The activities were not only implemented at the libraries but there were visits to many sites of the city to learn about the environment. But from an intercultural lens, it was also very important that a positive interation between these youth and other youth of the city be promoted. And finally, also a crucial aspect: the symbolic one. This was a voluntary pilot program for families participating in the comprehensive program of support at regrouping. It was important to give a symbolic dimension to the process of reception of these youth and it was decided that at the end of the “summer welcome course” a ceremony would take place in the noble hall of the city council, with the Mayor of the city and the families, where a diploma would be delivered to all the youth who had completed the course. From the first year, the room was filled with proud mothers and fathers of their children in the most symbolic room of the city council. The emotional atmosphere that such event created it was really deep and touching. The Mayor cheering the youth saying they were the brilliant future and the best energy for the city that was proud to welcome them. Looking at the eyes of many mothers who have came few years ago leaving their kids behind and working so hard to get them back..that was something.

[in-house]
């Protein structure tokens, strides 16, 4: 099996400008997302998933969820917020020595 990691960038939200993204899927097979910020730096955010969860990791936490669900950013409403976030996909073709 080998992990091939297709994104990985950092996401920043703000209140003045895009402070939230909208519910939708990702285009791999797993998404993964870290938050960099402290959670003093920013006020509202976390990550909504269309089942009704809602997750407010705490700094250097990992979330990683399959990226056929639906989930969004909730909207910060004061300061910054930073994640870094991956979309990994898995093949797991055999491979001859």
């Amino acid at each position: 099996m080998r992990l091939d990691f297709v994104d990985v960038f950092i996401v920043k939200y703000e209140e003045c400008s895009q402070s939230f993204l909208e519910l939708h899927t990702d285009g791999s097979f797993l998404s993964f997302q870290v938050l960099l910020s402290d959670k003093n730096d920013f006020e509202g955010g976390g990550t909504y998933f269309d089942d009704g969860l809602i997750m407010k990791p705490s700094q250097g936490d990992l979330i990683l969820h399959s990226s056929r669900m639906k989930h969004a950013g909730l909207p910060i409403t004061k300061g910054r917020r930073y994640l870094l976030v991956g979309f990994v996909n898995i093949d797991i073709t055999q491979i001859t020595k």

Our feelings and intuitions were clear about the effort we had made by launching that humble program was having a real and positive impact to the lives of some people. But we can’t live on intuitions, and neither can public policies that need resources and political support. We have to prove that that “feeling” is really being translated intro real social change, and that’s still one of the main weaknesess of the realm of public policies, mainly in some social areas and also mroe in some countries than others. After two years of implementing the program, we performed an assessment of the welcome policies and further evolition and development of rhe youth who had come for family reunification to the city and who were between 15 and 18 years. In this context, we compared the evolution of the group of youth who had participated in the course "during summer, Barcelona welcomes you" with the youth who had not gone through the program.